You are currently viewing Top 5 software priorities for security executives – SecurityInfoWatch

Top 5 software priorities for security executives – SecurityInfoWatch

Developers may also use code generated from public AI/ML sources without knowing if the model has been compromised. If an AI/ML model is blindly trusted, this can introduce further vulnerabilities into an organization— all code from AI/ML sources must be vetted.

Don’t Panic Over Zero-Days

Cybercriminals exploited zero-day vulnerabilities at record speeds in 2023, and the evolving threat landscape shows this trend will likely continue.

When faced with a zero-day attack, security teams often panic without knowing exactly how a critical vulnerability exposure (CVE) impacts their specific software environment. While a CVE may impact a specific software library or code base that is used within their software environment, it’s entirely possible that said CVE cannot and will not be exploited within their environment because it’s not used in the specific configuration or use case in which it would cause harm. Considering the context regarding CVE assessment and designing remediation strategies is crucial.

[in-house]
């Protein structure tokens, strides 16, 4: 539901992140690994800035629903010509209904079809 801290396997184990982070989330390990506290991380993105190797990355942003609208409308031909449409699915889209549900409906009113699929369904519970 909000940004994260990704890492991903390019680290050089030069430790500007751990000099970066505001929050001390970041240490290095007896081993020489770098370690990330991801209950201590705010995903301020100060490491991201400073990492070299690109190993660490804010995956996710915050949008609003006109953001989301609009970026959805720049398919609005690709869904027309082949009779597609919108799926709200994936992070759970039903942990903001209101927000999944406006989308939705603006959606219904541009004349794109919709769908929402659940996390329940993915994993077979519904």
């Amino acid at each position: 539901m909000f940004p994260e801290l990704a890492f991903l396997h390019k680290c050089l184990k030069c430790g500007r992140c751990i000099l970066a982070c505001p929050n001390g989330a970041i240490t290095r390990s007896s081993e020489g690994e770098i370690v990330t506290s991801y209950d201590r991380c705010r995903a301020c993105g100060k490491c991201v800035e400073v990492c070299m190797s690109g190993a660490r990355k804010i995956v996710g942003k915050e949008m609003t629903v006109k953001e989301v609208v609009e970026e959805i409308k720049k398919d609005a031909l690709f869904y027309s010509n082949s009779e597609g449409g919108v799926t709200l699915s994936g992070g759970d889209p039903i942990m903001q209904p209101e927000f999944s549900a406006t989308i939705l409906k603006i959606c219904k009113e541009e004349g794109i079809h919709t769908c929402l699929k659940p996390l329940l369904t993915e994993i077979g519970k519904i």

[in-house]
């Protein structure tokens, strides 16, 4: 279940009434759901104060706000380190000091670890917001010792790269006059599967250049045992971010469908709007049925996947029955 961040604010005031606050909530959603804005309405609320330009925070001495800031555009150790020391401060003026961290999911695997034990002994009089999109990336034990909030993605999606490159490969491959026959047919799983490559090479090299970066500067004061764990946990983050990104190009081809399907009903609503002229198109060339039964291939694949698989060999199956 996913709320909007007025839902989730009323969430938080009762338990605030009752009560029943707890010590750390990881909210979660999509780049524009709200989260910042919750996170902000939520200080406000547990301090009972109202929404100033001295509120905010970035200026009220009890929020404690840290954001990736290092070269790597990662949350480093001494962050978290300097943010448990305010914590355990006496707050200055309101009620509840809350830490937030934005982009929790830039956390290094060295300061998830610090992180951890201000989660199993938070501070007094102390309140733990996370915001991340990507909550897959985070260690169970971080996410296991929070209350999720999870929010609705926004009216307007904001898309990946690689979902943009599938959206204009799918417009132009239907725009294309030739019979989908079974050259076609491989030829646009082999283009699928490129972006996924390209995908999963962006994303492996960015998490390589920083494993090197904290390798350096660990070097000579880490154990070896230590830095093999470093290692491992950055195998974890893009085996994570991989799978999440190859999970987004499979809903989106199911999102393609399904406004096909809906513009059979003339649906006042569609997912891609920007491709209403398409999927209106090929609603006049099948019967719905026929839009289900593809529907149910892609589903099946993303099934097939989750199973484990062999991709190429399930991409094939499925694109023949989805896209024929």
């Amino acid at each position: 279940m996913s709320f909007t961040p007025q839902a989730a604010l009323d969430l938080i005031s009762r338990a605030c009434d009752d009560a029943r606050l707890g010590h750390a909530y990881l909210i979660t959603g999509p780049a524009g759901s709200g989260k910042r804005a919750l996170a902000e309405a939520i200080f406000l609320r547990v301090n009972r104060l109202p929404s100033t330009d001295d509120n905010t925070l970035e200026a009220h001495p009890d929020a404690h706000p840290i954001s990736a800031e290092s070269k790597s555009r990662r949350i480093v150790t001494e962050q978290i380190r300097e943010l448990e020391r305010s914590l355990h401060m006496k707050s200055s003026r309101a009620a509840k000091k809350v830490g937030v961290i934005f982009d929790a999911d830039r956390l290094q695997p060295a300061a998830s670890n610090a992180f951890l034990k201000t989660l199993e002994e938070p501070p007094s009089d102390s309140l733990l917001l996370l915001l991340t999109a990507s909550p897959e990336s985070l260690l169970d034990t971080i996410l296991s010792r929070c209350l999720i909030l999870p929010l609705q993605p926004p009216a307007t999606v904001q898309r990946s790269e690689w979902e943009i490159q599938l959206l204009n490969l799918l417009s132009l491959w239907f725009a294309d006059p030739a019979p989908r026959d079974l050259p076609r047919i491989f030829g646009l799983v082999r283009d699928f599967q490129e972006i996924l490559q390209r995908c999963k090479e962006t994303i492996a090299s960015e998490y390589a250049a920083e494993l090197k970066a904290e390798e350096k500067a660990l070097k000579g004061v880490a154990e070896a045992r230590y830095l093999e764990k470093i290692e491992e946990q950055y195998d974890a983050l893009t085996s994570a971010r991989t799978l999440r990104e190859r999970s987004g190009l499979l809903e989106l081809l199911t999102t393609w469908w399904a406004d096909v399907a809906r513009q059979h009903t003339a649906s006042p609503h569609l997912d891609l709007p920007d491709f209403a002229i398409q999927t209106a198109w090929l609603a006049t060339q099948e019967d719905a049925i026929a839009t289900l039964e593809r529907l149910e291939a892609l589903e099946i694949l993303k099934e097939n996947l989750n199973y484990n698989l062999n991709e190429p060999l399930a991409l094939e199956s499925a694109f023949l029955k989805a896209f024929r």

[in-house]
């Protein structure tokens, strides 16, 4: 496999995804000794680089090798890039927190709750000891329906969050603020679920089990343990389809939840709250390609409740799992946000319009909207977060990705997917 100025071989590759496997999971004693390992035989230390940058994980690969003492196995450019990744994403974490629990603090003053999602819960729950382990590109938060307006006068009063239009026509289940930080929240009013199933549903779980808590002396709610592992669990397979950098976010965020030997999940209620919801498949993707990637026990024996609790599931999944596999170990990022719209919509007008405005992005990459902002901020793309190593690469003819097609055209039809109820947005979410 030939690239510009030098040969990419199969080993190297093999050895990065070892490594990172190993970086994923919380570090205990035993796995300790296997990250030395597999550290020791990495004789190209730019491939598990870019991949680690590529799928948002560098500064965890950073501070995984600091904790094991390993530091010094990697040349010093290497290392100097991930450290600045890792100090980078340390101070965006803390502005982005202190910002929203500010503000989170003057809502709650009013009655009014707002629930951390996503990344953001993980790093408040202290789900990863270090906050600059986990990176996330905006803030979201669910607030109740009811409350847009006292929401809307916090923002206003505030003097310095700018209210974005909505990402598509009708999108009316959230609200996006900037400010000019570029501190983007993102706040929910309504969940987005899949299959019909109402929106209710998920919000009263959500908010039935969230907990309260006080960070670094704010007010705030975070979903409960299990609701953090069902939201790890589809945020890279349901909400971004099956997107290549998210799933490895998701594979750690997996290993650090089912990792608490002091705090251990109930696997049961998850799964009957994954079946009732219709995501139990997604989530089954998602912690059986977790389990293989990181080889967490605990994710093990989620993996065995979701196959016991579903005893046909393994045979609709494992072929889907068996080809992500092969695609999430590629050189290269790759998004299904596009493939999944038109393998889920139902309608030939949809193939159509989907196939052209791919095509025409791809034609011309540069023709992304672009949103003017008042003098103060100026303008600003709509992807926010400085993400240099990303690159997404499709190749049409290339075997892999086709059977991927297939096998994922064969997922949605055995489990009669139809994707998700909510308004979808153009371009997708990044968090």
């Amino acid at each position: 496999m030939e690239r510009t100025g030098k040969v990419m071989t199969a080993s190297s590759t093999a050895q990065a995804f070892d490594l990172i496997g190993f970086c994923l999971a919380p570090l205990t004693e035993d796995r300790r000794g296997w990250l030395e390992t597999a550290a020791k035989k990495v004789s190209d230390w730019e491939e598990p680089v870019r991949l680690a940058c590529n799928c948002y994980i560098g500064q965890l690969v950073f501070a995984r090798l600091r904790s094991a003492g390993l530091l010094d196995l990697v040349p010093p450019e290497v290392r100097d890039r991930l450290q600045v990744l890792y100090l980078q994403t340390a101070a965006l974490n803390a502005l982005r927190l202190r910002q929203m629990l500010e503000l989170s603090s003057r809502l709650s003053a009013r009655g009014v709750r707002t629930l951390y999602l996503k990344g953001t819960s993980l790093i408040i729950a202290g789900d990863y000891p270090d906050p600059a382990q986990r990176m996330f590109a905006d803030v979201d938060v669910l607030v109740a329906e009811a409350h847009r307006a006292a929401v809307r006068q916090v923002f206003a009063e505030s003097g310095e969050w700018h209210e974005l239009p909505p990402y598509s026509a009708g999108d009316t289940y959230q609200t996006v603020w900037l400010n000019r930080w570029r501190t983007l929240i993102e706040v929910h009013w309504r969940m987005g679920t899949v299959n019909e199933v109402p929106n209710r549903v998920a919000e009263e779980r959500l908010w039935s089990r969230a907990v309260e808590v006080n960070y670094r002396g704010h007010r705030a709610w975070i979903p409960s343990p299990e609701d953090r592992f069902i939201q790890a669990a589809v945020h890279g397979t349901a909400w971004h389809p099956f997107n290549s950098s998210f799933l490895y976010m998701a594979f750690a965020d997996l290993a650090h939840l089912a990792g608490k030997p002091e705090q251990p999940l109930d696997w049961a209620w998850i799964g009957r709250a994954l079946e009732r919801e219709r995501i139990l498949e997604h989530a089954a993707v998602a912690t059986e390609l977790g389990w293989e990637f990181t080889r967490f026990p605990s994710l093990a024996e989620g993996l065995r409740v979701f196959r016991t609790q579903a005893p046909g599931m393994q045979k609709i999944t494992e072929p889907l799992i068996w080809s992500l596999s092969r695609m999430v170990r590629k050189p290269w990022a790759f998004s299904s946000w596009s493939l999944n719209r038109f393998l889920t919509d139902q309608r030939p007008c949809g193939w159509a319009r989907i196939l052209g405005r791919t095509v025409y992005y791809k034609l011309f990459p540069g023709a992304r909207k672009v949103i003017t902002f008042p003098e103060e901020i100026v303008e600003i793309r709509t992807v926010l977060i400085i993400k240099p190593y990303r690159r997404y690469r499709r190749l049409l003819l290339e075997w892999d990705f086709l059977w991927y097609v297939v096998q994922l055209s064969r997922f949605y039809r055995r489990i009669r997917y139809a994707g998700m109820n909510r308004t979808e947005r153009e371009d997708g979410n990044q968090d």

This year, CISOs and CSOs must prioritize understanding CVEs in the full context of their software environment before taking action. Blind fixes can do more harm than good, and contextualizing CVEs provides a better path forward for safeguarding your organization and understanding what actions are truly needed.

Integrate SBOMs As a Must-Have in Your Security Strategy

The SBOM has become a critical DevSecOps tool for security leaders to wield. It provides users with a faster identification method, shortens recovery times, creates more efficient and effective code remediation, and enhances compliance in a stricter regulatory landscape.

SBOMs systematically track the components that exist within each application and the dependencies that the application requires to run, allowing security teams to see exactly the systems that have been impacted by vulnerability exploitation. Additionally, the cybersecurity regulatory landscape will continue to tighten, making SBOMs a nice-to-have and a need-to-have to ensure trusted releases with new rules.

‘Shifting Left’ Amid an Evolving Threat Landscape

 Adopting these priorities can be overwhelming for security leaders, so CSOs and CISOs must adopt a ‘shift-left’ approach to security.

By building security into software development from the start, security leaders can ensure a more proactive line of defense for their software supply chains. This gives them more flexibility in the open-source or publicly developed AI/ML code they use in software development, gives them better control over the AI/ML models they are building for their organization, ensures the smallest possible likelihood of CVE exploitation, and makes SBOMs more effective.

Moving forward, the software landscape will only evolve in complexity. By utilizing a ‘shift left’ mentality to software supply chain security, CISOs and CSOs can ensure a stronger and more resilient organization that can face new security challenges head-on.